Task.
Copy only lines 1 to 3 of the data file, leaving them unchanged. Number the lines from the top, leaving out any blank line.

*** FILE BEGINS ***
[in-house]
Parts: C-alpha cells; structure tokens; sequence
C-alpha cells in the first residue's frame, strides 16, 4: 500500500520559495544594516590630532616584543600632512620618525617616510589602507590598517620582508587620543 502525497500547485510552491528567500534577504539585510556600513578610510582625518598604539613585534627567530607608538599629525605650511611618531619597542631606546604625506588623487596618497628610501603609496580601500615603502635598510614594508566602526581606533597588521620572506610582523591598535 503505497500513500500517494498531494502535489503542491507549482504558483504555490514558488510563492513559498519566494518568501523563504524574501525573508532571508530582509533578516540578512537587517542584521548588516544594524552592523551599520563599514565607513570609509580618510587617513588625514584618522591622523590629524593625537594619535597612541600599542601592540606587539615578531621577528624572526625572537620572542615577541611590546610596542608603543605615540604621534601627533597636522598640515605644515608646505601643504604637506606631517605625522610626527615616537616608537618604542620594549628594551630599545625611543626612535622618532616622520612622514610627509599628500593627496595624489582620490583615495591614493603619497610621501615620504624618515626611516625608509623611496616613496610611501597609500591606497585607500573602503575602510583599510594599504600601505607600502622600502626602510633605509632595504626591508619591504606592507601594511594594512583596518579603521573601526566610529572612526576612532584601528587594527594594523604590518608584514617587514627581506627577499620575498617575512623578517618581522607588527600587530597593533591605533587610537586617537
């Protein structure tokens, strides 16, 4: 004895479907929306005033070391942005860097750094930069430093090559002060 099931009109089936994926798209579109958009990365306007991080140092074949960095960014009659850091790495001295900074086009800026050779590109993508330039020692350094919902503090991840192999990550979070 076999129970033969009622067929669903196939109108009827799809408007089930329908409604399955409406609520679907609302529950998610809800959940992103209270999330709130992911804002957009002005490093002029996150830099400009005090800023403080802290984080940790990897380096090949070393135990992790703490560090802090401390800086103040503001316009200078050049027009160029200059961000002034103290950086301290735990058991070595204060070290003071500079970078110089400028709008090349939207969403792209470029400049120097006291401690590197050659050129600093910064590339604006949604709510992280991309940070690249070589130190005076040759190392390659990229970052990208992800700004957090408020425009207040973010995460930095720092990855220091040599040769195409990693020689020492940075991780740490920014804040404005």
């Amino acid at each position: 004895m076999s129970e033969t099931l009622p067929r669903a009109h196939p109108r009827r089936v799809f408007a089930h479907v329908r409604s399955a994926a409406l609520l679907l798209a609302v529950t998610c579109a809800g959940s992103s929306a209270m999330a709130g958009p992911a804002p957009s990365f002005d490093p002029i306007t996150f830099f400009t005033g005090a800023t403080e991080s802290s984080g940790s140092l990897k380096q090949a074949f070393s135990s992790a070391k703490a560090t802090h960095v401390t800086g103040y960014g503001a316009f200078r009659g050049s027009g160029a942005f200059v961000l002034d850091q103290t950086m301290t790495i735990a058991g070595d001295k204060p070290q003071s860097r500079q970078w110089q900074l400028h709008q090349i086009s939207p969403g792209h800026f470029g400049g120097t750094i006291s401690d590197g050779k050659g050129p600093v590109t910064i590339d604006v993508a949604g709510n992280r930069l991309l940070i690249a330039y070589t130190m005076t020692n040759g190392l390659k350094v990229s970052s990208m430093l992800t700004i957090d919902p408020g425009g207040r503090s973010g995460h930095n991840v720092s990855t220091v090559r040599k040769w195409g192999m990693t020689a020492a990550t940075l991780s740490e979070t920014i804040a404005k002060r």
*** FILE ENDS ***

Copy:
[in-house]
Parts: C-alpha cells; structure tokens; sequence
C-alpha cells in the first residue's frame, strides 16, 4: 500500500520559495544594516590630532616584543600632512620618525617616510589602507590598517620582508587620543 502525497500547485510552491528567500534577504539585510556600513578610510582625518598604539613585534627567530607608538599629525605650511611618531619597542631606546604625506588623487596618497628610501603609496580601500615603502635598510614594508566602526581606533597588521620572506610582523591598535 503505497500513500500517494498531494502535489503542491507549482504558483504555490514558488510563492513559498519566494518568501523563504524574501525573508532571508530582509533578516540578512537587517542584521548588516544594524552592523551599520563599514565607513570609509580618510587617513588625514584618522591622523590629524593625537594619535597612541600599542601592540606587539615578531621577528624572526625572537620572542615577541611590546610596542608603543605615540604621534601627533597636522598640515605644515608646505601643504604637506606631517605625522610626527615616537616608537618604542620594549628594551630599545625611543626612535622618532616622520612622514610627509599628500593627496595624489582620490583615495591614493603619497610621501615620504624618515626611516625608509623611496616613496610611501597609500591606497585607500573602503575602510583599510594599504600601505607600502622600502626602510633605509632595504626591508619591504606592507601594511594594512583596518579603521573601526566610529572612526576612532584601528587594527594594523604590518608584514617587514627581506627577499620575498617575512623578517618581522607588527600587530597593533591605533587610537586617537